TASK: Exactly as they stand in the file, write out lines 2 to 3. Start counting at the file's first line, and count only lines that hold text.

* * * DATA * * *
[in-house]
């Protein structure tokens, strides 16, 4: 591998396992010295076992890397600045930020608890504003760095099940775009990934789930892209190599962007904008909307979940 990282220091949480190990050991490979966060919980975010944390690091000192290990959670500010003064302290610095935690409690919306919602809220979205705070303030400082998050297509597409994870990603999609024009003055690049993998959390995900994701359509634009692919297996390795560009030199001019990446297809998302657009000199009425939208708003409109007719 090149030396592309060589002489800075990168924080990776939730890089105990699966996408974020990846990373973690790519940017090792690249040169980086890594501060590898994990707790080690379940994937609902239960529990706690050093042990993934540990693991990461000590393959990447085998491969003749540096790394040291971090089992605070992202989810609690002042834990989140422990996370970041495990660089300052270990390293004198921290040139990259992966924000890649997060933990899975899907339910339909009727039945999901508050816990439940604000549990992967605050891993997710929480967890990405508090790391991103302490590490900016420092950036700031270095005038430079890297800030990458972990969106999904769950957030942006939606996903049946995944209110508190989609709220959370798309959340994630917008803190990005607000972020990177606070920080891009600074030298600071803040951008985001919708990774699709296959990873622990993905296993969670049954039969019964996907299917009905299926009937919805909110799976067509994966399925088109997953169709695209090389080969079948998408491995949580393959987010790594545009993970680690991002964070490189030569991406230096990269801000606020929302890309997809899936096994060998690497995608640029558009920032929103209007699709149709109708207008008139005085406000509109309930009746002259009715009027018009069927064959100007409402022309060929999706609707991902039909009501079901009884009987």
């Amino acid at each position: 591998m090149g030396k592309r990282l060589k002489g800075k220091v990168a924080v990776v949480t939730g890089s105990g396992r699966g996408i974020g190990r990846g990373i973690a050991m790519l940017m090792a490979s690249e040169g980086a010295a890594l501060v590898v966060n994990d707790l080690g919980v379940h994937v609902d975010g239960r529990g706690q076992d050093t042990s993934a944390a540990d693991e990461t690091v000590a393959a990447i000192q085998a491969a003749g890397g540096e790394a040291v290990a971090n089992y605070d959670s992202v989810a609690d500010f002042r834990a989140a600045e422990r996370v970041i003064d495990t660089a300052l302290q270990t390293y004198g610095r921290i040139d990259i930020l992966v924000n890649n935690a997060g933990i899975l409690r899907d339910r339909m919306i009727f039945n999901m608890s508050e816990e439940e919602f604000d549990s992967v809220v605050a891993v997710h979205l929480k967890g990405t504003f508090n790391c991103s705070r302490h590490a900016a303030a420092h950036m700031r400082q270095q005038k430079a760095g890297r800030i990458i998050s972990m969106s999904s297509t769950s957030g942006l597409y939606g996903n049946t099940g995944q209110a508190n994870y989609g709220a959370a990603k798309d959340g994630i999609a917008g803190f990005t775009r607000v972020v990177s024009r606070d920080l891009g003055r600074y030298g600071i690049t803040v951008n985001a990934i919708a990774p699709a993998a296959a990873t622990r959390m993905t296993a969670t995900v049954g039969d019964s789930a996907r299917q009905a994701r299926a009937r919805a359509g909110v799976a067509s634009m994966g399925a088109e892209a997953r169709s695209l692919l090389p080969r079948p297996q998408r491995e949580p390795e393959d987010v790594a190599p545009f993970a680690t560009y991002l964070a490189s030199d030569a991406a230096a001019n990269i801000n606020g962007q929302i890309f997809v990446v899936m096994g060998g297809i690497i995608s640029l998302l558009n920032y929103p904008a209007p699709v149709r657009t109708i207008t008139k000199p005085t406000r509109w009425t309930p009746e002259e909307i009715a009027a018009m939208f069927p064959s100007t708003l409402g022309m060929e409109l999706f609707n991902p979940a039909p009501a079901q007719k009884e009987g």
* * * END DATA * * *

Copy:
């Protein structure tokens, strides 16, 4: 591998396992010295076992890397600045930020608890504003760095099940775009990934789930892209190599962007904008909307979940 990282220091949480190990050991490979966060919980975010944390690091000192290990959670500010003064302290610095935690409690919306919602809220979205705070303030400082998050297509597409994870990603999609024009003055690049993998959390995900994701359509634009692919297996390795560009030199001019990446297809998302657009000199009425939208708003409109007719 090149030396592309060589002489800075990168924080990776939730890089105990699966996408974020990846990373973690790519940017090792690249040169980086890594501060590898994990707790080690379940994937609902239960529990706690050093042990993934540990693991990461000590393959990447085998491969003749540096790394040291971090089992605070992202989810609690002042834990989140422990996370970041495990660089300052270990390293004198921290040139990259992966924000890649997060933990899975899907339910339909009727039945999901508050816990439940604000549990992967605050891993997710929480967890990405508090790391991103302490590490900016420092950036700031270095005038430079890297800030990458972990969106999904769950957030942006939606996903049946995944209110508190989609709220959370798309959340994630917008803190990005607000972020990177606070920080891009600074030298600071803040951008985001919708990774699709296959990873622990993905296993969670049954039969019964996907299917009905299926009937919805909110799976067509994966399925088109997953169709695209090389080969079948998408491995949580393959987010790594545009993970680690991002964070490189030569991406230096990269801000606020929302890309997809899936096994060998690497995608640029558009920032929103209007699709149709109708207008008139005085406000509109309930009746002259009715009027018009069927064959100007409402022309060929999706609707991902039909009501079901009884009987």
């Amino acid at each position: 591998m090149g030396k592309r990282l060589k002489g800075k220091v990168a924080v990776v949480t939730g890089s105990g396992r699966g996408i974020g190990r990846g990373i973690a050991m790519l940017m090792a490979s690249e040169g980086a010295a890594l501060v590898v966060n994990d707790l080690g919980v379940h994937v609902d975010g239960r529990g706690q076992d050093t042990s993934a944390a540990d693991e990461t690091v000590a393959a990447i000192q085998a491969a003749g890397g540096e790394a040291v290990a971090n089992y605070d959670s992202v989810a609690d500010f002042r834990a989140a600045e422990r996370v970041i003064d495990t660089a300052l302290q270990t390293y004198g610095r921290i040139d990259i930020l992966v924000n890649n935690a997060g933990i899975l409690r899907d339910r339909m919306i009727f039945n999901m608890s508050e816990e439940e919602f604000d549990s992967v809220v605050a891993v997710h979205l929480k967890g990405t504003f508090n790391c991103s705070r302490h590490a900016a303030a420092h950036m700031r400082q270095q005038k430079a760095g890297r800030i990458i998050s972990m969106s999904s297509t769950s957030g942006l597409y939606g996903n049946t099940g995944q209110a508190n994870y989609g709220a959370a990603k798309d959340g994630i999609a917008g803190f990005t775009r607000v972020v990177s024009r606070d920080l891009g003055r600074y030298g600071i690049t803040v951008n985001a990934i919708a990774p699709a993998a296959a990873t622990r959390m993905t296993a969670t995900v049954g039969d019964s789930a996907r299917q009905a994701r299926a009937r919805a359509g909110v799976a067509s634009m994966g399925a088109e892209a997953r169709s695209l692919l090389p080969r079948p297996q998408r491995e949580p390795e393959d987010v790594a190599p545009f993970a680690t560009y991002l964070a490189s030199d030569a991406a230096a001019n990269i801000n606020g962007q929302i890309f997809v990446v899936m096994g060998g297809i690497i995608s640029l998302l558009n920032y929103p904008a209007p699709v149709r657009t109708i207008t008139k000199p005085t406000r509109w009425t309930p009746e002259e909307i009715a009027a018009m939208f069927p064959s100007t708003l409402g022309m060929e409109l999706f609707n991902p979940a039909p009501a079901q007719k009884e009987g």